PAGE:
Cultural Revival pre Revolution

When speaking about the revival of art in Russian in the early 20th century it is important while reviewing this information to understand what Avant-Garde refers to  and who Diaghilev is. Avant-Garde refers to experimental or innovative cultural work that pushes the boundaries of what is acceptable as the norm. Second, Sergei Diaghilev could be considered a patron of the arts during the early 20th century in Russia. He was an art critic, patron of the Ballets impresario, and founder of the Ballet Russes, where many famous dancers and choreographers would come from. The beginning of the 20th century Russia was a hotbed for a variety of new art movements. Some of the main ones where: the Symolists who for them music was the pinnacle of their art form. This movement was challenged by the Acmeists who were realist in expressing art. From this radical movement of the avant-garde to notable artist emerged-Natalya Goncharova and Mikhail Larionov. They where the first Russian “Impressionist” and launch a new movement Primitivism. This movement spanned painting, poetry and music and the influence could be seen in Stavinsky’s Rite of Spring. Rite of Spring, from my own impression reminded me of a folklore ballet that are performed throughout the world. It breaks from tradition in that it does not remind one of the refined ballets one is use to seeing. It show raw and unconstrained emotion. It is more about expression of emotion set to dance then performing specific dance moves is as the case in a traditional ballet. The Primitivist movement no doubt had a strong influence on Stravinsky while creating this ballet. During this time period another unusual thing that is worth noting is the great number of women artist. During this same time period in Europe few major women artist stand out but that is not the case in Russia. The influence of Russian art on the rest of Europe cannot be overlooked. While many of the great Russian impressionist are not as familiar to mainstream as other notable impressionist of this time are they led the way in true abstract art that Europe followed a few years later. Personally I love Malevich pride in his abstract art when he proclaims “objects had disappeared like smoke.” Russian artist culture was on a roll. During a brief period Russia had ushered in the 20th century as a leader in artistic expression. They were truly progressive and ahead of the times in many way. However almost overnight the curtain fell, i.e. the Russian Revolution, on the cultural revival taking place with a dearth of expression coming from the Rodina.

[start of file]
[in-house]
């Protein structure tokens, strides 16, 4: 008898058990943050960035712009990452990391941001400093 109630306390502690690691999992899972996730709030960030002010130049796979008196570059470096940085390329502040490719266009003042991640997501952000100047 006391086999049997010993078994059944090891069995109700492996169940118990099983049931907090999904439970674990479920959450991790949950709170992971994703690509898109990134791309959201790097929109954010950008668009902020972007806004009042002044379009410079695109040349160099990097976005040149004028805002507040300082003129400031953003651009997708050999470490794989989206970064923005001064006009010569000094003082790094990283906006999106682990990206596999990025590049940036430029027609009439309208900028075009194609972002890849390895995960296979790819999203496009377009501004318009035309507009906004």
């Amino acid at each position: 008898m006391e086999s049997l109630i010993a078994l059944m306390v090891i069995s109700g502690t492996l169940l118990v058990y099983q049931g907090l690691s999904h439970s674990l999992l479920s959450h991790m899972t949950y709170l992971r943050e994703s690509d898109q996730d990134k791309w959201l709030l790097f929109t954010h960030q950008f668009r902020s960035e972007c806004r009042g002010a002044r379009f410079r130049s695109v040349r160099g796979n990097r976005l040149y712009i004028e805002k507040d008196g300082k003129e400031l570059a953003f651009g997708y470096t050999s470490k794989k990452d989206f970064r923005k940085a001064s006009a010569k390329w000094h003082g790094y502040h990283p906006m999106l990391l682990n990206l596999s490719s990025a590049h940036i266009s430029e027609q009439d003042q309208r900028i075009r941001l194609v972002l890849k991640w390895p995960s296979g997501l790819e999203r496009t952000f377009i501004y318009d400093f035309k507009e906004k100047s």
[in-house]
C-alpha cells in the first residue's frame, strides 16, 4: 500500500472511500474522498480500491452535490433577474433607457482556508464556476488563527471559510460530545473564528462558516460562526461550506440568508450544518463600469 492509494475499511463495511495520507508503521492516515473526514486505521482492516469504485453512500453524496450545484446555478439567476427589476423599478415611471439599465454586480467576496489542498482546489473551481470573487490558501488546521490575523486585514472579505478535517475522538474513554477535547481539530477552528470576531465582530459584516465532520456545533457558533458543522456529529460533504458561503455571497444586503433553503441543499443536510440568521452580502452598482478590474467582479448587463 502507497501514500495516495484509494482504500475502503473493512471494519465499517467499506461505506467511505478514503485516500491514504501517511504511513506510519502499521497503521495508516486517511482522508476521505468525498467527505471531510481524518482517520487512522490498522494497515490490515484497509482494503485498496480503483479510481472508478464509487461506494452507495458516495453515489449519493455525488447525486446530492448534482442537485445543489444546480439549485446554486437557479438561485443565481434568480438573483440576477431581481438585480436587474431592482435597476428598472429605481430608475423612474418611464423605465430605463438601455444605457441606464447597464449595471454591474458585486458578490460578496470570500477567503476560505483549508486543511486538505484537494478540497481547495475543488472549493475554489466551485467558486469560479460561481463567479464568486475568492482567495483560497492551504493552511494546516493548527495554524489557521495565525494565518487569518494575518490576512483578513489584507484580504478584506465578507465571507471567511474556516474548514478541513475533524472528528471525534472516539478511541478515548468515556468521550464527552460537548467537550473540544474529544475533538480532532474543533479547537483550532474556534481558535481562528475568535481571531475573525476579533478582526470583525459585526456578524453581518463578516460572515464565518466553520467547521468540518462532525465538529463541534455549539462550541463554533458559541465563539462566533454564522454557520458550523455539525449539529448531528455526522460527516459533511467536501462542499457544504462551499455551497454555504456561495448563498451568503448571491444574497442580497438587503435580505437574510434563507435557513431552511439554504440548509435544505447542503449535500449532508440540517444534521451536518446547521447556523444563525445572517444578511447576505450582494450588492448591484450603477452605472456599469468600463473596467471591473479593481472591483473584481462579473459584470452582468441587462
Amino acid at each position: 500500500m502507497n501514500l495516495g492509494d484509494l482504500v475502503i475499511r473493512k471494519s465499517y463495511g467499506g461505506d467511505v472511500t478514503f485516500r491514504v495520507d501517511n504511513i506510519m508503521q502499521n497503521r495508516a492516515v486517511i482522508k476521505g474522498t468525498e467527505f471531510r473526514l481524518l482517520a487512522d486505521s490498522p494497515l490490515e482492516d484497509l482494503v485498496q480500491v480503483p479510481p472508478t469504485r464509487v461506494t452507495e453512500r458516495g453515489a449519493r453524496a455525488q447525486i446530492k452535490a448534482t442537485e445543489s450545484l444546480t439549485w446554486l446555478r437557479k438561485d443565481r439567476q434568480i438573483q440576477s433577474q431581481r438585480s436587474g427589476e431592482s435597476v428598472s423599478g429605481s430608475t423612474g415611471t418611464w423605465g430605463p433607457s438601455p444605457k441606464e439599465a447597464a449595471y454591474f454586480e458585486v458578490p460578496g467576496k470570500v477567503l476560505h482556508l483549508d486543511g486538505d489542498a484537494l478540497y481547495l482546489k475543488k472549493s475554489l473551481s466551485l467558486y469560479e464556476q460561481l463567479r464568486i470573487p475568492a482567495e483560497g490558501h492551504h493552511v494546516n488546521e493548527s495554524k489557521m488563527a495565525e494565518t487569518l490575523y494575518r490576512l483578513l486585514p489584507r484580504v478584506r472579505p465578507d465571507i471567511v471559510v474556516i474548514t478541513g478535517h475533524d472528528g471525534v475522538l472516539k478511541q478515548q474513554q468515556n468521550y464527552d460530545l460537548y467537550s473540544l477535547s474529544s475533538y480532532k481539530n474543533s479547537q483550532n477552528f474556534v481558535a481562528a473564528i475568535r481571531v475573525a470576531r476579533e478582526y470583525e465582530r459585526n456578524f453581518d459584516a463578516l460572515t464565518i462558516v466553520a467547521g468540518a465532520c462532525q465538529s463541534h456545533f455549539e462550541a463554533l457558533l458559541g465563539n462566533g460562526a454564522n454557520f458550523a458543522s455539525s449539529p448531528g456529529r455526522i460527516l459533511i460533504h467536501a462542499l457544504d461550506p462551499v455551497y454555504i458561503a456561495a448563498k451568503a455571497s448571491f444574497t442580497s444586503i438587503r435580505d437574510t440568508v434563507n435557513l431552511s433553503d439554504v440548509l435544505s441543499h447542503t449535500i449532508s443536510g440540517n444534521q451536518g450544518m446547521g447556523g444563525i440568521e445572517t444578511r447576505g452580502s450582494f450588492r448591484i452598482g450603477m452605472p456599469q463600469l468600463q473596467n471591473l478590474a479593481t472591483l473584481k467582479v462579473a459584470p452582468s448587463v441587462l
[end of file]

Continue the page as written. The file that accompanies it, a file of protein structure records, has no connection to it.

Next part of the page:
2 thoughts on “Cultural Revival pre Revolution

  1. While admitting that I know next to nothing about the expressive art of dancing, particularly interpretive dancing, “Rite of Spring” illustrates much of what the article “The Avant-Garde” discusses in a much more condensed and focused context. This particular show that was staged in Prague (that was originally choreographed and produced during the time in Russia that allowed for artistic freedom of expression) referred to itself in the opening credits as “Picture of Pagan Russia in 2 Acts”. I believe that everything from the style of performance and the imagery of the costumes combined with the tribal-esque movements of the dancers was a statement on cultural rebirth in the arts and understanding of art from the traditional and old “Pagan” Russia. The dance style is obviously very different than that of traditional ballet which demonstrates grace and composure in its movements where as “Rite of Spring” demonstrates almost freestyle like dancing. The emotions evoked from a typical ballet show would not evoke the feelings of terror and adrenaline rush (particularly in the second act) as it is in this show. It seems that the performance is a statement on the rebirth of the dramatics as a whole in the Avant-Garde era in Russia.

  2. I too agree that “Rite of Spring” is a departure away from the traditional and classic ballet. However, the precision in the group circle dances shows existence of classical training, but they pushed the limits of their art form to the next plane. By placing the unconventional into society’s view of what dance and arts should and could be they developed the spectrum of what are acknowledged as masterpieces. “The Advant-Garde” movement led to some of the “newer” dance styles which to this day are still recognized as innovative and forward-thinking.

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